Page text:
September 25, 2022
Why Won’t 9/11 Special Master Kenneth Feinberg Take the Case of Trump Documents?

Lawyer Kenneth Feinberg estimates that he has taken on about “half a dozen” of the nation’s toughest assignments as Special Master over the years.

He oversaw the Victims Compensation Fund on September 11 during the administration of former President George W. Bush. He managed a similar fund for the victims of the Deepwater Horizon spill during the Obama administration. He also oversaw CEO salaries for companies that received government bailouts during the 2008 financial crisis.

However, in an exclusive interview, he told CBS News senior investigative correspondent Katherine Herridge that if asked become a special teacher in the case involved seized documents The answer from the Florida residence of former President Donald Trump will be no.

“I wouldn’t,” Feinberg said on Friday. “I don’t have that skill set. I’ve had some security clearances over the years. I still have security clearances. But that level of security clearance, along with the specific, specialized expertise that I think a person should be able to do Will, assures me that I’m not the right person for the job.”

To a question whether he has been contacted, Feinberg replied, “Thank God, no.”

Feinberg said the special master would have to “brace” himself for a “politically charged assignment” in which he could receive credible threats and his background checks could be conducted.

“It’s a political appointment,” Feinberg said. “Now I agree that there are very important national security concerns. But it’s already, you know, if you’re asked to do that, arm yourself one way or the other, they’re going to see that.” It’s how you behaved in grammar. School. And it doesn’t matter 70 years ago, or 60 years ago. I mean, this is the kind of political war we’ve been seeing in the last decade. And this Very problematic.”

A special master is an independent third party appointed by a court or executive branch to act on its behalf. The range of tasks performed can vary widely. In this case, Feinberg said the skills required for the job are “unique.”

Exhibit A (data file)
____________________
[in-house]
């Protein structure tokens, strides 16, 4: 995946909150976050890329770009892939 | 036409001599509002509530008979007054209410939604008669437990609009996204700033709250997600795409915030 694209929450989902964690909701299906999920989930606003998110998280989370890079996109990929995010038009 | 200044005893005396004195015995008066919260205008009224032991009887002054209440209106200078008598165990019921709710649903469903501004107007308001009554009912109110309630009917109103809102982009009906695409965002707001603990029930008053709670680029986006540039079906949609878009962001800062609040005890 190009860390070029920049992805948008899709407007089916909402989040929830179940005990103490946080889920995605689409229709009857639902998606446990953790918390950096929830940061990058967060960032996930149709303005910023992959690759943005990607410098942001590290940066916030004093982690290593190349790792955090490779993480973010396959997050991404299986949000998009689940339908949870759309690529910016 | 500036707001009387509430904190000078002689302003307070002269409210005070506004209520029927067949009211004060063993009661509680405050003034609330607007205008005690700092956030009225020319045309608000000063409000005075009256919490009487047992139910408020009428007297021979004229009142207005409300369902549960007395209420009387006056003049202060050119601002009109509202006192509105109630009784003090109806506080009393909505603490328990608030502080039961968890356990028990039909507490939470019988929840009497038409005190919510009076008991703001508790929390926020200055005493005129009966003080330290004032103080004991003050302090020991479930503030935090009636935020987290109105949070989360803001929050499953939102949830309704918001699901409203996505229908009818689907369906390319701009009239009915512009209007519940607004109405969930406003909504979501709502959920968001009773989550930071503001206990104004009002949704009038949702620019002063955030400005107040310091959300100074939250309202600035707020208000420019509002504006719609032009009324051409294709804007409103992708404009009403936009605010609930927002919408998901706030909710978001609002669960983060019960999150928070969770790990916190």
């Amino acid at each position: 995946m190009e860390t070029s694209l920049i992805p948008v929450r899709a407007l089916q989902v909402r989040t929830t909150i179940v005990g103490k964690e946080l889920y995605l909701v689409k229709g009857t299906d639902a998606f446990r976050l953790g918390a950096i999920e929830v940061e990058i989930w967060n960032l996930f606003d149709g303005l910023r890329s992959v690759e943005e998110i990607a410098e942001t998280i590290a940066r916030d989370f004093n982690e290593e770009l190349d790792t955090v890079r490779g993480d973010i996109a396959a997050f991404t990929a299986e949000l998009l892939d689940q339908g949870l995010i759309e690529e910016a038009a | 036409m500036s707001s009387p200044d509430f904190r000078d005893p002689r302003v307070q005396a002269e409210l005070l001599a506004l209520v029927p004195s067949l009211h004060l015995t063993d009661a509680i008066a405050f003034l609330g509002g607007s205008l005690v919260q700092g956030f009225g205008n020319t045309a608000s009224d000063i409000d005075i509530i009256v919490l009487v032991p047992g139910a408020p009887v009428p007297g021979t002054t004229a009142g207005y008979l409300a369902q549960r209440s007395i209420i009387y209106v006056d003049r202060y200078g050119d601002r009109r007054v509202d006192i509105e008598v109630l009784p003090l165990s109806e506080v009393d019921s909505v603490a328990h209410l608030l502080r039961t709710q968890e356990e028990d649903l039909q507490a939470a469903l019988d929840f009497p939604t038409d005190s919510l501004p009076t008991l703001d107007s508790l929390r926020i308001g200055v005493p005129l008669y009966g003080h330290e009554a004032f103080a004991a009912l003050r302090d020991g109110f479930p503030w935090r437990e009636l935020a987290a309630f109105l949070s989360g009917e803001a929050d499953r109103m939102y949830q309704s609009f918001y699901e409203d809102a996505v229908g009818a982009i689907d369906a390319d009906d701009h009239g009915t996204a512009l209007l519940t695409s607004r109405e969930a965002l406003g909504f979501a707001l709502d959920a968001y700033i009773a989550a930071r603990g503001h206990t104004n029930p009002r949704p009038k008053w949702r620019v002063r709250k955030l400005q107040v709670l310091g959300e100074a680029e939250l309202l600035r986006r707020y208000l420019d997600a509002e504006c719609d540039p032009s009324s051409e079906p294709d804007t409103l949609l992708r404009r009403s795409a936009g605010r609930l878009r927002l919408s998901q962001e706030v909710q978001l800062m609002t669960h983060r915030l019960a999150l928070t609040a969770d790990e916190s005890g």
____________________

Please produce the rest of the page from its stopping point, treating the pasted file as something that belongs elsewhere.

“First of all, does the particular master’s resume have — highly sensitive national secret information? Is there someone with that experience and that approval to review these highly sensitive documents,” Feinberg said.

He said that in cases where he has been appointed, such as the Deepwater Horizon and 9/11 cases, there was “no objection” to his appointment and that “all parties” were “expecting a speedy resolution.”

Those cases included compensation for victims. He said Trump’s case is different.

“This case will be politically charged from the start,” Feinberg said. “Would anyone be willing to brace themselves to take the heat? Because there will be heat.”

Feinberg also questioned whether courts should also have a role to play in assessing the security threat posed by the storage of documents containing classified marks found at Mar-a-Lago.

“The idea that the judiciary would essentially interfere with the work of a highly efficient executive branch to classify documents – I don’t think it’s a good idea for the judiciary to get involved,” he said, noting that an appointment The case The Special Master for the case will be reviewed by the Appellate Court.

“And the idea that this is a judicial act, I’m very suspicious of it,” Feinberg said. “Departments and national security agencies, the CIA, they have information and valuable insight into all of this. And I’m not sure that a federal judge, district court or appellate court really has the sophistication and experience that is able to create Those findings are second-guess purportedly.”

The Justice Department and Trump’s legal team had by Friday to submit a list of potential Special Master candidates acceptable to both parties. Feinberg doubts that a “consensus candidate” exists.

“I think it is very likely that the judge will have to appoint someone whom he deems appropriate on the objection of one side or the other,” he told Herridge. “I don’t see the two sides getting together. But again, if there’s going to be a particular master, the appellate review will await.”

In any case, he has some advice for any of those potential candidates.

“What makes these tasks so unique and so difficult is the emotional overhang, the political overhang,” Feinberg said. “And I would ask, or I would suggest to anyone who is considering it: Think long and hard. There have been people in the national security system for years who have amazing resumes, exemplary service to the people of this country. Now You’re being asked to take a charge that has the potential to tarnish that reputation and bring you into political polarization.

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